Although it won’t get many headlines, one of the most significant numbers in Friday’s jobs report is the employment-population (E-P) ratio among women, which is 53.6 percent. Put more simply, just over half of women age 16 and older have jobs.
If that sounds low, it is. The failure of the E-P ratio to rebound since the recession — in 2007, 56.6 percent of women were working — has been one of the recovery’s more troubling patterns. Although the decline was partly expected with the aging of the population, it has been more dramatic than anticipated and, even more to the point, the E-P ratio among prime-age women, 25-54 years, is down by a similar amount: 70.1 percent today, versus 72.5 percent in 2007. (Men have struggled much the same; the E-P ratio for prime-aged men is 84.5 percent, compared with 87.5 percent in 2007.)
This stubborn sluggishness should give Fed policymakers pause when considering raising interest rates. Low E-P ratios tell us the labor market isn’t nearly as strong as the unemployment rate indicates.
But today, my purpose is not to debate monetary policy. Instead, for Mother’s Day, I want to highlight something the official statistics never consider: Many women’s most important job takes place outside the labor market. It’s called being a mom. Failure to appreciate this can, and often does, lead to short-sighted, misguided labor market policies.
Consider this simple accounting exercise: 70 percent of prime-age women are working and about 74 percent are moms. Of course, these groups also overlap — 48 percent of women fall into both categories. Putting it all together, roughly 96 percent of prime-age women are either working or parenting or both. Call it the EMP ratio: employed-and/or-mom to population ratio. In other words, nearly all American women age 25-54 are substantially engaged in productive and societally important activities. (The EMP ratio is about 88 percent if we only consider those with children under 18, but in this day and age, does anyone really believe parenting responsibilities end with high school?)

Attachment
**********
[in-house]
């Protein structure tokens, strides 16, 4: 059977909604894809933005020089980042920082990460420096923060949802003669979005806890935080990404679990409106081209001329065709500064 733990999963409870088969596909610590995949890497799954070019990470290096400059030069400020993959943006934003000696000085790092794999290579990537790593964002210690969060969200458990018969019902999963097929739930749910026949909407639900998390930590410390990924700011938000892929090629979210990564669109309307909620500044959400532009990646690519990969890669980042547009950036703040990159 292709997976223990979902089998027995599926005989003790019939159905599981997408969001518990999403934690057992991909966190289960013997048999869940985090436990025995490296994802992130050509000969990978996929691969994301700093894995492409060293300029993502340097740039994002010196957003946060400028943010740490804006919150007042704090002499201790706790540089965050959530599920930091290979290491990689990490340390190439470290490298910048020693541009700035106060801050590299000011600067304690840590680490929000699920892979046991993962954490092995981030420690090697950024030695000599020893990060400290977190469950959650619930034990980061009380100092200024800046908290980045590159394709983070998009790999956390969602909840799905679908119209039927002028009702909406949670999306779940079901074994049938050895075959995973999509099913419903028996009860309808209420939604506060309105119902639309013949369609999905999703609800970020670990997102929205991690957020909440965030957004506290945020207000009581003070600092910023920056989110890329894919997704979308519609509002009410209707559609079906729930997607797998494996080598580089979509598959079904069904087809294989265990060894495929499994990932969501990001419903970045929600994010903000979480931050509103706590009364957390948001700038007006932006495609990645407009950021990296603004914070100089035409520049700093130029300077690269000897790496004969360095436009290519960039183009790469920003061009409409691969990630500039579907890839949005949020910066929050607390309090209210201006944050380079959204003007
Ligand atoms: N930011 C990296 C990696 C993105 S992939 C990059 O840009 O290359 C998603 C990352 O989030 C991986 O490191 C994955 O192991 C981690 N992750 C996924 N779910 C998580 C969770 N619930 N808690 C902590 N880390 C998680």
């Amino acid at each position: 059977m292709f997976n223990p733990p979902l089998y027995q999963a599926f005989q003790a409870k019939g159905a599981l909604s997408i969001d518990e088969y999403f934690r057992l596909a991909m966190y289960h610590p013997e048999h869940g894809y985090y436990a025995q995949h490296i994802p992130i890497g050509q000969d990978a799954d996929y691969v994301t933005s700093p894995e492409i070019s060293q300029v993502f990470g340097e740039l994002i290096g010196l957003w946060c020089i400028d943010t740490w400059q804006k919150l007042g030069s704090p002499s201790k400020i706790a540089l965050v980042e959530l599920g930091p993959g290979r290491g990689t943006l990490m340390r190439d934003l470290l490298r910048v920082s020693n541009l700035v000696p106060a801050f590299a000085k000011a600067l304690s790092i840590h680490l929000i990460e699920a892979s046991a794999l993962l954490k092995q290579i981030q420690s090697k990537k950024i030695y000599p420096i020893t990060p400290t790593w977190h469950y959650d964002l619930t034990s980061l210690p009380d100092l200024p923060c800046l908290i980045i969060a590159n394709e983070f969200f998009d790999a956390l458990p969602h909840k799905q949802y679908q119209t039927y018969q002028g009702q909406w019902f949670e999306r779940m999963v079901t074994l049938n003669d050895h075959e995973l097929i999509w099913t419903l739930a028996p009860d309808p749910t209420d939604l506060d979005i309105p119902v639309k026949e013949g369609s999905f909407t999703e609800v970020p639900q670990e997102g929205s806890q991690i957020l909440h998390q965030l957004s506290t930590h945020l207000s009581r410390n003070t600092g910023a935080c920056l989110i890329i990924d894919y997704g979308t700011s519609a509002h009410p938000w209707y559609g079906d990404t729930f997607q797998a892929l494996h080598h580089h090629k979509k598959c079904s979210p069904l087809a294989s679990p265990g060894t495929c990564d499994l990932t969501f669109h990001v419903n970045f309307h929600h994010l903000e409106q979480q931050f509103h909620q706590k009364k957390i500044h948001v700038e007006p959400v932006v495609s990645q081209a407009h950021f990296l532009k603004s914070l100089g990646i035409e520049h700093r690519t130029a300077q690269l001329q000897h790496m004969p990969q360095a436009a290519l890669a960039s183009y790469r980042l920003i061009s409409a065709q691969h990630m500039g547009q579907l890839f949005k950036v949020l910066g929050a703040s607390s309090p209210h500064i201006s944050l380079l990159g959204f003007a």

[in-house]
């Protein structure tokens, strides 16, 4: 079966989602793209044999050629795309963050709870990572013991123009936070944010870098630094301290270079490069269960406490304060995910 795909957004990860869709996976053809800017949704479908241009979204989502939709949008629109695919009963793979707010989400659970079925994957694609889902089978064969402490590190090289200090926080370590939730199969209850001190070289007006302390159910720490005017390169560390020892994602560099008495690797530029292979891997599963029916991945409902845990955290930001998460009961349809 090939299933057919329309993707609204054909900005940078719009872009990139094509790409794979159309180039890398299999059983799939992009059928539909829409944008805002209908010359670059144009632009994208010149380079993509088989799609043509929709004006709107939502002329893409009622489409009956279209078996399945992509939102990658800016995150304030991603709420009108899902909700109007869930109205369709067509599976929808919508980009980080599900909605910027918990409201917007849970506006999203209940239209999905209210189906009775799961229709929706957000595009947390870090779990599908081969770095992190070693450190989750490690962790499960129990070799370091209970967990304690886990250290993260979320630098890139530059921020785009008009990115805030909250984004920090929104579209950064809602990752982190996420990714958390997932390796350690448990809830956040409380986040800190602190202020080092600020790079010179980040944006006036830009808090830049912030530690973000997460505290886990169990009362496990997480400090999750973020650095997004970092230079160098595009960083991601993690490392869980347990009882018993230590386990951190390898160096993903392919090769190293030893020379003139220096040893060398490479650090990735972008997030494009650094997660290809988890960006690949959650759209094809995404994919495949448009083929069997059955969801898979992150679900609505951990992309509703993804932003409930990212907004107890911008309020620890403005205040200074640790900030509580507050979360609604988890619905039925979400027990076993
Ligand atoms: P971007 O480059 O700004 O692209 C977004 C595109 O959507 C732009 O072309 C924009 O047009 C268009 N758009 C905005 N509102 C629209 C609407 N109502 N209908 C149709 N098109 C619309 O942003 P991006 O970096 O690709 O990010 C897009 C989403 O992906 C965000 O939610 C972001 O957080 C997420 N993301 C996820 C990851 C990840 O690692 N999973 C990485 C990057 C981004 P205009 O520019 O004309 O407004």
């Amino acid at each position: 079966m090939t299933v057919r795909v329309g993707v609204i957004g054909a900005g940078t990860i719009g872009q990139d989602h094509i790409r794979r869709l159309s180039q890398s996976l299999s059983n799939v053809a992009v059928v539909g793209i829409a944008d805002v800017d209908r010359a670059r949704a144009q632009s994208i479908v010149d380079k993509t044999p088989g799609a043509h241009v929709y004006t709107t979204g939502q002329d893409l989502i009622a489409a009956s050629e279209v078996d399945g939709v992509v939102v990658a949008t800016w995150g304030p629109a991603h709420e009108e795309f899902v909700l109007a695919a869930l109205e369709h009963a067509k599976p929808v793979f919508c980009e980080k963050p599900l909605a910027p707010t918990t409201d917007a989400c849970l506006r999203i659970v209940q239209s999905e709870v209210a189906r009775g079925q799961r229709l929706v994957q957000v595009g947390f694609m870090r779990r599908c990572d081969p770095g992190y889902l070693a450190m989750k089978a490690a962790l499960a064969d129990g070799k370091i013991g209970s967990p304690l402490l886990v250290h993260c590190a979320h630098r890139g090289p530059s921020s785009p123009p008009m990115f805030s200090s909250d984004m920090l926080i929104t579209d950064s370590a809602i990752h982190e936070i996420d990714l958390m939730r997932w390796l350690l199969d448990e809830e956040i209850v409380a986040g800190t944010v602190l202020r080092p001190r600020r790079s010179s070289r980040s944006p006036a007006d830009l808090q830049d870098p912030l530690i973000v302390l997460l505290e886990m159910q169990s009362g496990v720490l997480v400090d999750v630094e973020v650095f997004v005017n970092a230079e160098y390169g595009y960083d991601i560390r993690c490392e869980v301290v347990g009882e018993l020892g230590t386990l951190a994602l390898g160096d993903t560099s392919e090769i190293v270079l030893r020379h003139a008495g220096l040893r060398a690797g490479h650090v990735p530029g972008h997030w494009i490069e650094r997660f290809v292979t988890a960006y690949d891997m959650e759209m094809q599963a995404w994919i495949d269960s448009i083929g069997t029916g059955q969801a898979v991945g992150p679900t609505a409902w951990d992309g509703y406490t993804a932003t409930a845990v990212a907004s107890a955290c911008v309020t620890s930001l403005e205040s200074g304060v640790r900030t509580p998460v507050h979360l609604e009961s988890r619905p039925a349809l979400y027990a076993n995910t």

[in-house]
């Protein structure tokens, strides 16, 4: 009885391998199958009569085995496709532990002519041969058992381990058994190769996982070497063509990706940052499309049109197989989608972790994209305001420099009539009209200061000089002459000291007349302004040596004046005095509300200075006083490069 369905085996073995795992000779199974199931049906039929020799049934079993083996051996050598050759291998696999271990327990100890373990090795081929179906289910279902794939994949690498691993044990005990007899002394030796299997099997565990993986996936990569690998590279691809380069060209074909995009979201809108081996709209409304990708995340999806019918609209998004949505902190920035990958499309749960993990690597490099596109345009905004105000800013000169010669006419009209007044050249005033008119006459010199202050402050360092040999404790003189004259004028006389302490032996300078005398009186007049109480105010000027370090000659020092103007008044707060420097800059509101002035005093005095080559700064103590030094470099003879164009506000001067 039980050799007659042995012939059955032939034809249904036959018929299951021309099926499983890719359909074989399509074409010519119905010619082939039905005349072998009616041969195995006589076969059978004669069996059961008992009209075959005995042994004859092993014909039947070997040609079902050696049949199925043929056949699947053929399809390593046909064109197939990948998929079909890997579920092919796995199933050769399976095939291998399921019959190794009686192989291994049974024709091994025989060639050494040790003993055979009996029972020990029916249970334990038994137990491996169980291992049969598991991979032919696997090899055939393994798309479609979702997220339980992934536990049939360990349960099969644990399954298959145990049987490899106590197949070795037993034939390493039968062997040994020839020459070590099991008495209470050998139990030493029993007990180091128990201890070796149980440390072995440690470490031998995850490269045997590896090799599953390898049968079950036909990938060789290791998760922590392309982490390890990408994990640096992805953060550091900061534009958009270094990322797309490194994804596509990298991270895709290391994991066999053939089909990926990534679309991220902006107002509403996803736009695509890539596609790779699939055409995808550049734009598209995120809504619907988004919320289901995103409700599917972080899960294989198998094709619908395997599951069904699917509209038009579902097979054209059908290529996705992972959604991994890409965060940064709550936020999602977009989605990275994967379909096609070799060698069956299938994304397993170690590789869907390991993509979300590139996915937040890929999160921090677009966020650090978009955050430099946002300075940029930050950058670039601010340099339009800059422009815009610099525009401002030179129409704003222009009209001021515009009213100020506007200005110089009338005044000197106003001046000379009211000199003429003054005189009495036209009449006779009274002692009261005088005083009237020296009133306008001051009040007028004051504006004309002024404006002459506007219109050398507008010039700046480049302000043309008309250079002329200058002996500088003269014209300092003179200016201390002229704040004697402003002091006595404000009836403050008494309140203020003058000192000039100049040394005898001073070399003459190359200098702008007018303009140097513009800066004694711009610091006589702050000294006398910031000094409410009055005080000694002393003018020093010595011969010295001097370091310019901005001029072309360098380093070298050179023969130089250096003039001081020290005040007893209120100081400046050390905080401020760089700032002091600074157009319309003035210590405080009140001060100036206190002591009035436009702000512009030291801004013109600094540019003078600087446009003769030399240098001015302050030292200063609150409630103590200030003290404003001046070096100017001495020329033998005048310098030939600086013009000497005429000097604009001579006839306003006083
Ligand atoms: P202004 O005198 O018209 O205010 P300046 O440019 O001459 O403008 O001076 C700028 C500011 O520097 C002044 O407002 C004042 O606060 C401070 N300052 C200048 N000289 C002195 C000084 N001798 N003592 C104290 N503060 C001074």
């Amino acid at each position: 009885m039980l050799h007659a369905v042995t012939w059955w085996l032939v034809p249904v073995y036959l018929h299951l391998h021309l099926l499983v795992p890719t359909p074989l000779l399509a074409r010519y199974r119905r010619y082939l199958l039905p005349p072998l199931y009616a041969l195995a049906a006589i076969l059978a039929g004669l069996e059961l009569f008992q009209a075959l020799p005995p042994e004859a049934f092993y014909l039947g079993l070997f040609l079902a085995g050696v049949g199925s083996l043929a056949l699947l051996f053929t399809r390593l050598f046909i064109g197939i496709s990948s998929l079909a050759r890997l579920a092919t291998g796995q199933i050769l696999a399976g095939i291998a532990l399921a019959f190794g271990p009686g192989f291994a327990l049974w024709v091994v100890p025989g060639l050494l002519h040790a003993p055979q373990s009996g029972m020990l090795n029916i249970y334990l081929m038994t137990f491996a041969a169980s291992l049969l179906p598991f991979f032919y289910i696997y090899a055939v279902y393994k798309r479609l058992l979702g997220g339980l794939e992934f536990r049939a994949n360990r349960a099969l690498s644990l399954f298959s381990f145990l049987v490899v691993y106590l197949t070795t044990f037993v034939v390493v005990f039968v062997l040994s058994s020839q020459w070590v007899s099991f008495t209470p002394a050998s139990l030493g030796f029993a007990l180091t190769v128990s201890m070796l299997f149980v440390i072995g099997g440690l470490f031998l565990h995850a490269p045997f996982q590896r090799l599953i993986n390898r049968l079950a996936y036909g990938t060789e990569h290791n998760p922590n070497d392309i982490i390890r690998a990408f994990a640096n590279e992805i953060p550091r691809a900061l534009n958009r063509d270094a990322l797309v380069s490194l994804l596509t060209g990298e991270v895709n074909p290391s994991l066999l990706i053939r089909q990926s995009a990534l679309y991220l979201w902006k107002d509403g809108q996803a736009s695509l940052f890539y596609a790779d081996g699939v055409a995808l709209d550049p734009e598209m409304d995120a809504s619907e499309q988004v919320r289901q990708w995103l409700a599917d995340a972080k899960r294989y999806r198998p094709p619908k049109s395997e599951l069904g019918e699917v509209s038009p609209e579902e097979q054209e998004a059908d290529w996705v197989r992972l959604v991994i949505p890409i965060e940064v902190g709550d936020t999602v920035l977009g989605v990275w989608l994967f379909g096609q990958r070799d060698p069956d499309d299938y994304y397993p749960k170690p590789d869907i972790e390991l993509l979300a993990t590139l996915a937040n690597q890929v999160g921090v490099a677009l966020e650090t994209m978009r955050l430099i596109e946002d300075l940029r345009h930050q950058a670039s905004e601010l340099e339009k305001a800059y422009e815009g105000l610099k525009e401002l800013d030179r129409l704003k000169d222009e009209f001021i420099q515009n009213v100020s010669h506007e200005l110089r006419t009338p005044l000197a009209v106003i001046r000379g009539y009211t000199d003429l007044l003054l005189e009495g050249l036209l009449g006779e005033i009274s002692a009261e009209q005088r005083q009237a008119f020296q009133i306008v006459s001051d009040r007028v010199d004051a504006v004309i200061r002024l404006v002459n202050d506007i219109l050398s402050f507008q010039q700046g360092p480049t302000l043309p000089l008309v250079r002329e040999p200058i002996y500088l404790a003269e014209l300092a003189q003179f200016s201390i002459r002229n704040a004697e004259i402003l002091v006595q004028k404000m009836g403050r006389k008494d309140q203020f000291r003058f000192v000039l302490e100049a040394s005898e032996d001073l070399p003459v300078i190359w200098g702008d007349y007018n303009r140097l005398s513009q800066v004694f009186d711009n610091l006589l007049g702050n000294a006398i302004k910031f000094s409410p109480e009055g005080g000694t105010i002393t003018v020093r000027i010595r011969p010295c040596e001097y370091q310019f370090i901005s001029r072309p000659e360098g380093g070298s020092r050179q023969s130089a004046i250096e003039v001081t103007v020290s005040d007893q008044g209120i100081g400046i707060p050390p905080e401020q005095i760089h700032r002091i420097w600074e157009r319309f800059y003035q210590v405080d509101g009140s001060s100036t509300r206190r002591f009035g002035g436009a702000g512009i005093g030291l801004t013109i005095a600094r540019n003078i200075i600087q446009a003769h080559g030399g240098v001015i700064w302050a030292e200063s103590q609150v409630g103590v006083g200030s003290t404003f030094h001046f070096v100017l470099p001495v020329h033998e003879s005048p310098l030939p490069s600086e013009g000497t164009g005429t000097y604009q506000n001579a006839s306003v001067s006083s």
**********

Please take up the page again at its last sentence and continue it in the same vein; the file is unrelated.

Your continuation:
Why is this important? An enormous body of research spanning economics, biology, neuroscience, sociology and psychology points to the huge impact parents have on their children’s future outcomes, including health, educational attainment, employment and earnings. To take just one example, Nobel Laureate James Heckman has shown that test scores among children in the lowest income quartile, on average, rank 15 percentiles below those in the top income quartile—by age six. Put differently, the disparities that are already in place by the time kids begin school account for more of their relative performance in seventh grade than do all of their experiences while in school.
Source: Fiscal Times | Mike Cassidy